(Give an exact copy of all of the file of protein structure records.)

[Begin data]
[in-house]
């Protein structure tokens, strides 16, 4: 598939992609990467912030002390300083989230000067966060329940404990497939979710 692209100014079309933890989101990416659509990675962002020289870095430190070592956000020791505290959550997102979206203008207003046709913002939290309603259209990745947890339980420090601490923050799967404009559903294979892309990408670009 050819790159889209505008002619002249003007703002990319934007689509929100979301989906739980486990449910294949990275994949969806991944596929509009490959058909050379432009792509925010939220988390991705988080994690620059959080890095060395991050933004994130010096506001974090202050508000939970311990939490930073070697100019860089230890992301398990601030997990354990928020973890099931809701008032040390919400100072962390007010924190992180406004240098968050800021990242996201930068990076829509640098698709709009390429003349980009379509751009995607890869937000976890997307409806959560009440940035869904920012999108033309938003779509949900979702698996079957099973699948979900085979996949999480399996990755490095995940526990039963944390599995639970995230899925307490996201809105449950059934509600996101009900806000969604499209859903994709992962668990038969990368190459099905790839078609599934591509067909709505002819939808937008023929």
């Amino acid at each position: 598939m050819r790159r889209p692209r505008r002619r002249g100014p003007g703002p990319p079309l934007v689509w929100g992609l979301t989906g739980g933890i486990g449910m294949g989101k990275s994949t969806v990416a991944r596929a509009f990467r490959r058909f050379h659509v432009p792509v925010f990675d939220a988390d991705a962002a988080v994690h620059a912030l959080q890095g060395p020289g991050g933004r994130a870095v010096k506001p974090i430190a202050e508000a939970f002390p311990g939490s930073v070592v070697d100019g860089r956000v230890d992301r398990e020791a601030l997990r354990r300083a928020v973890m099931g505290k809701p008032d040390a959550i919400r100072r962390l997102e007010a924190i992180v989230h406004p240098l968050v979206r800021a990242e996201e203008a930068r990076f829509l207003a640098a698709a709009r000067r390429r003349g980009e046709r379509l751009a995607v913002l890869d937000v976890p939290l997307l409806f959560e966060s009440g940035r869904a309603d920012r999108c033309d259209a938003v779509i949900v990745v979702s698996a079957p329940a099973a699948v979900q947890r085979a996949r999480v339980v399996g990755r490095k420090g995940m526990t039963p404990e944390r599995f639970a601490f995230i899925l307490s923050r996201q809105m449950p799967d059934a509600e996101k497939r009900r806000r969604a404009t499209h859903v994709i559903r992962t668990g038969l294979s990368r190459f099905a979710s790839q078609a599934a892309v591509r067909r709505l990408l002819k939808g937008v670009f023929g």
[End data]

[in-house]
């Protein structure tokens, strides 16, 4: 598939992609990467912030002390300083989230000067966060329940404990497939979710 692209100014079309933890989101990416659509990675962002020289870095430190070592956000020791505290959550997102979206203008207003046709913002939290309603259209990745947890339980420090601490923050799967404009559903294979892309990408670009 050819790159889209505008002619002249003007703002990319934007689509929100979301989906739980486990449910294949990275994949969806991944596929509009490959058909050379432009792509925010939220988390991705988080994690620059959080890095060395991050933004994130010096506001974090202050508000939970311990939490930073070697100019860089230890992301398990601030997990354990928020973890099931809701008032040390919400100072962390007010924190992180406004240098968050800021990242996201930068990076829509640098698709709009390429003349980009379509751009995607890869937000976890997307409806959560009440940035869904920012999108033309938003779509949900979702698996079957099973699948979900085979996949999480399996990755490095995940526990039963944390599995639970995230899925307490996201809105449950059934509600996101009900806000969604499209859903994709992962668990038969990368190459099905790839078609599934591509067909709505002819939808937008023929």
């Amino acid at each position: 598939m050819r790159r889209p692209r505008r002619r002249g100014p003007g703002p990319p079309l934007v689509w929100g992609l979301t989906g739980g933890i486990g449910m294949g989101k990275s994949t969806v990416a991944r596929a509009f990467r490959r058909f050379h659509v432009p792509v925010f990675d939220a988390d991705a962002a988080v994690h620059a912030l959080q890095g060395p020289g991050g933004r994130a870095v010096k506001p974090i430190a202050e508000a939970f002390p311990g939490s930073v070592v070697d100019g860089r956000v230890d992301r398990e020791a601030l997990r354990r300083a928020v973890m099931g505290k809701p008032d040390a959550i919400r100072r962390l997102e007010a924190i992180v989230h406004p240098l968050v979206r800021a990242e996201e203008a930068r990076f829509l207003a640098a698709a709009r000067r390429r003349g980009e046709r379509l751009a995607v913002l890869d937000v976890p939290l997307l409806f959560e966060s009440g940035r869904a309603d920012r999108c033309d259209a938003v779509i949900v990745v979702s698996a079957p329940a099973a699948v979900q947890r085979a996949r999480v339980v399996g990755r490095k420090g995940m526990t039963p404990e944390r599995f639970a601490f995230i899925l307490s923050r996201q809105m449950p799967d059934a509600e996101k497939r009900r806000r969604a404009t499209h859903v994709i559903r992962t668990g038969l294979s990368r190459f099905a979710s790839q078609a599934a892309v591509r067909r709505l990408l002819k939808g937008v670009f023929g």